25. Section 49ZC(c) of the Crimes Act 1958 provides that an honest and reasonable mistaken belief that engaging in the activity in the presence of the complainant was not contrary to community standards of acceptable conduct is not a defence.

    Statutory defences and exemption

    Similarity in age

  26. Section 49U of the Crimes Act 1958 provides that it is a defence to an offence against section 49F(1) if, at the time of the conduct:

    (a) A was not more than 2 years older than B; and

    (b) B was 12 years of age or more.

  27. In relation to this defence, the accused’s actual age must not exceed the child’s by more than 24 months. The availability of the defence is not determined by a measure limited to whole-years (Stannard v DPP (2010) 28 VR 84).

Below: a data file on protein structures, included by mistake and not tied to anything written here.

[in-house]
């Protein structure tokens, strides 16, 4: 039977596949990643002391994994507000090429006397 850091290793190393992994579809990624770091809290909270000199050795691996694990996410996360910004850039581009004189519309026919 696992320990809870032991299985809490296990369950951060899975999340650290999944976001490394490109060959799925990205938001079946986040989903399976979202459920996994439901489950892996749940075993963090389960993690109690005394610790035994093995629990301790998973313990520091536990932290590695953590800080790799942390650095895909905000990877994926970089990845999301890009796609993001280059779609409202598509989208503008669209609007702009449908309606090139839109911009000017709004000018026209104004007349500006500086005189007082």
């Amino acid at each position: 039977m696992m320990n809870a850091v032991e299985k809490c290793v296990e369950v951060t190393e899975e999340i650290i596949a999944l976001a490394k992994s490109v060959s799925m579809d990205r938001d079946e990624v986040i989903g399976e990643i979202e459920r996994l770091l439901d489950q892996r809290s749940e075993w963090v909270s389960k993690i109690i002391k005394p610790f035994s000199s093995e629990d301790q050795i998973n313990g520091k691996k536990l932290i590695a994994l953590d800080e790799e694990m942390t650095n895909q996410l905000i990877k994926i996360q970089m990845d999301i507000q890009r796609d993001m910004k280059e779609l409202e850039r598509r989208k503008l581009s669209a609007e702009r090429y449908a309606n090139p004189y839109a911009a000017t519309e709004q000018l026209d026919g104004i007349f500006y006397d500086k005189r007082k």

28. To disprove this defence, the prosecution must rebut one or more limbs of section 49V.
  29. This defence does not involve a consideration of whether the child consented or whether the accused had a reasonable belief that the child consented. Compare Sexual Penetration of a Child Under 16.

    Reasonable belief as to age

  30. Section 49W of the Crimes Act 1958 provides that it is a defence to an offence against section 49D(1) if, at the time of the conduct:

    (a) B was 12 years of age or more; and

    (b) A reasonably believed that B was 16 years of age or more.

  31. The accused bears the burden of proving, on the balance of probabilities, that he or she reasonably believed that B was 16 years of age or more (Crimes Act 1958 s49W(4)).